Kenyan Embassy in Japan caught up in controversial tender
By Kiundu Waweru
| January 24th 2015
The Kenyan Embassy in Japan has been caught up in a controversial multi-billion shillings International tender involving Kenya Bureau of Standards (KEBS).
The Embassy’s name has been dragged in the raging battle for pre-shipment inspection of motor vehicles contract which KEBS awarded to Quality Inspection Japan (QISJ).
Specifically, the Embassy is accused of canvassing. Without a request from the procuring entity, Kenyan Ambassador in Japan S K Maina allegedly wrote to KEBS managing director recommending that a certain company be positively recommended for this lucrative tender. The letter, would be part of the documents submitted by this company to KEBS for evaluation.
Amb Maina’s letter dated November 14, 2014, a copy of which we obtained titled “Recommendation for the Japan Export Vehicle Inspection Centre (Jevic)” reads in part, “In the past one week, the company has informed the mission that they intend to bid for another contract for pre-shipment inspection services to Kenya in the next few weeks and have therefore requested our endorsement and support. ..., we note that this mission has never received any complaint whatsoever of wrong doing by Jevic and we would therefore not hesitate to strongly recommend that they be positively considered for this tender.”
Section 38 of the Public Procurement and Disposal Act prohibits provision of unsolicited information by an entity that may influence the outcome of a tendering process. “No person who submitted a tender, proposal or quotation shall make any unsolicited communications to the procuring entity or any person involved in the procurement proceedings that might reasonably be construed as an attempt to influence the evaluation,” reads a section of the Act.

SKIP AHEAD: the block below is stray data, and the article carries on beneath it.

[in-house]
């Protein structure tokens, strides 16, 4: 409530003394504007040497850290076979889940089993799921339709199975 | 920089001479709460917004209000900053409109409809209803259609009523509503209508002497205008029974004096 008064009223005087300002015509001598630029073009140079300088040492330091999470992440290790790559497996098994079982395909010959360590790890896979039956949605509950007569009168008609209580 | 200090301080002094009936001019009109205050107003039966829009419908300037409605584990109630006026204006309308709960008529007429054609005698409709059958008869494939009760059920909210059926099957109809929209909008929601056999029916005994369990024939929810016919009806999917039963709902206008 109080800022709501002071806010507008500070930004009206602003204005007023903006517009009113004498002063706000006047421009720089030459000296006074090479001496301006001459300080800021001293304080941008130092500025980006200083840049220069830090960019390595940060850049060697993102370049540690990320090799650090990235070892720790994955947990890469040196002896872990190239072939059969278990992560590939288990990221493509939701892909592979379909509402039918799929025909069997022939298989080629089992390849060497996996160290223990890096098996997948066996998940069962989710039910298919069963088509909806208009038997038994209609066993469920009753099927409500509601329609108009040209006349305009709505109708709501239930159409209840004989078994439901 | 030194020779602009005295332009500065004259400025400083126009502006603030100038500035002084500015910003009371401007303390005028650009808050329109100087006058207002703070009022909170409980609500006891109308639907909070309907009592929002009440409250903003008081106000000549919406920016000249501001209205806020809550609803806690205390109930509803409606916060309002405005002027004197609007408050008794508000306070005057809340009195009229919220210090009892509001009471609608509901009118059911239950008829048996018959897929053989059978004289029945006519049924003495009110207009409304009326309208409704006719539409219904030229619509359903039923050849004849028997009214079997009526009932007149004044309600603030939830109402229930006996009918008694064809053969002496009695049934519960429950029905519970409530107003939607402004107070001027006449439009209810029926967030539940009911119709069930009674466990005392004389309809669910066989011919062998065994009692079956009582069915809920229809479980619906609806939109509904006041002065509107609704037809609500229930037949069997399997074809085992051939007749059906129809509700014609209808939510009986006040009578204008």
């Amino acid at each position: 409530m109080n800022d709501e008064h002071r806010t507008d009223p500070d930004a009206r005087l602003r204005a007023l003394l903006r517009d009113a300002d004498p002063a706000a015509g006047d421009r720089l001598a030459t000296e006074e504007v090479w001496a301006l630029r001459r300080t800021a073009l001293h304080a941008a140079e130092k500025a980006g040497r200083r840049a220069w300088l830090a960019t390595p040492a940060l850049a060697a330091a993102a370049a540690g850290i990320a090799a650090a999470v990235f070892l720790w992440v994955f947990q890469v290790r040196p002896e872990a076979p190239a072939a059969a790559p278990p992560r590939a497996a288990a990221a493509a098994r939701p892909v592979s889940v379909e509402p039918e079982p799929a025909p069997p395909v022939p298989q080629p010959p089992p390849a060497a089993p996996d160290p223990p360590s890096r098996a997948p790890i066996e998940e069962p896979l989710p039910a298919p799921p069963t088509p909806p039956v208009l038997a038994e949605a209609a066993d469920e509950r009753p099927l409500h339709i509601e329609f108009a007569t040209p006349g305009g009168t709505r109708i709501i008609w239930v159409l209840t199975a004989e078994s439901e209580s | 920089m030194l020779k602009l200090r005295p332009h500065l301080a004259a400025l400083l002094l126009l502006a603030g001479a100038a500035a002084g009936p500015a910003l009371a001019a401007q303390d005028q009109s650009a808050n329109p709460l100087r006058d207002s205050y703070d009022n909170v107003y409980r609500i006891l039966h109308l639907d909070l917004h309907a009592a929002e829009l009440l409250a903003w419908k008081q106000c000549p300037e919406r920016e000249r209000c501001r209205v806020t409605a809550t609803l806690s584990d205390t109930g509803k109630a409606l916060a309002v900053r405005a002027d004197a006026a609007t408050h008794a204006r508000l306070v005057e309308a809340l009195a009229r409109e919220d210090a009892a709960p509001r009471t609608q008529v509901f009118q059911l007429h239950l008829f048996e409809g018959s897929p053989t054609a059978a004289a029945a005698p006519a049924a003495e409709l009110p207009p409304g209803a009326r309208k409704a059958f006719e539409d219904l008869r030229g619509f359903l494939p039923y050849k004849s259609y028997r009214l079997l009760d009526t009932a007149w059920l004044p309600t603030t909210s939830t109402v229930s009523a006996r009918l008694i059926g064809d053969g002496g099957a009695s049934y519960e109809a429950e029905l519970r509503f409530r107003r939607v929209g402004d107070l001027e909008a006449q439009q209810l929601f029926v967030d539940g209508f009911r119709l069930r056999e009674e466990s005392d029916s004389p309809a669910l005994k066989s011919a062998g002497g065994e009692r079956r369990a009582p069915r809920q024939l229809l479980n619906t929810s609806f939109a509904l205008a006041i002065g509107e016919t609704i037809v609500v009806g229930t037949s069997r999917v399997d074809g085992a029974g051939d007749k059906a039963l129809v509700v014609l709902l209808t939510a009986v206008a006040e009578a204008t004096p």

Despite this recommendation, the company lost the bid. East African Automobile Services (EAAS) Co Ltd which had submitted their bid for the same contract equally lost. The certificate of accreditation by Japan Accreditation Board was a mandatory requirement but this company’s certificate had been suspended.
A letter from Japan Accreditation Board to Kenya Accreditation Service dated January 16th, reads in part: “ Accreditation of EAAS was first suspended on November 27, 2014 because of non-conformity against ISO/IEC 17020 4.1.6 and A.1 a) in annex A. A conclusion that the inspection body would give up corrective actions for the non-conformity, the accreditation of EAAS was withdrawn on January 14, 2015. Therefore, any Inspection certificates issued after the suspension date are regarded as out of space accreditation,” said Makoto Kubo, Executive director Japan Accreditation Board.
KEBS did not respond to our inquiries. The Foreign Affairs ministry had promised to issue a comment on the matter but by the time of going to press the same had not been issued.
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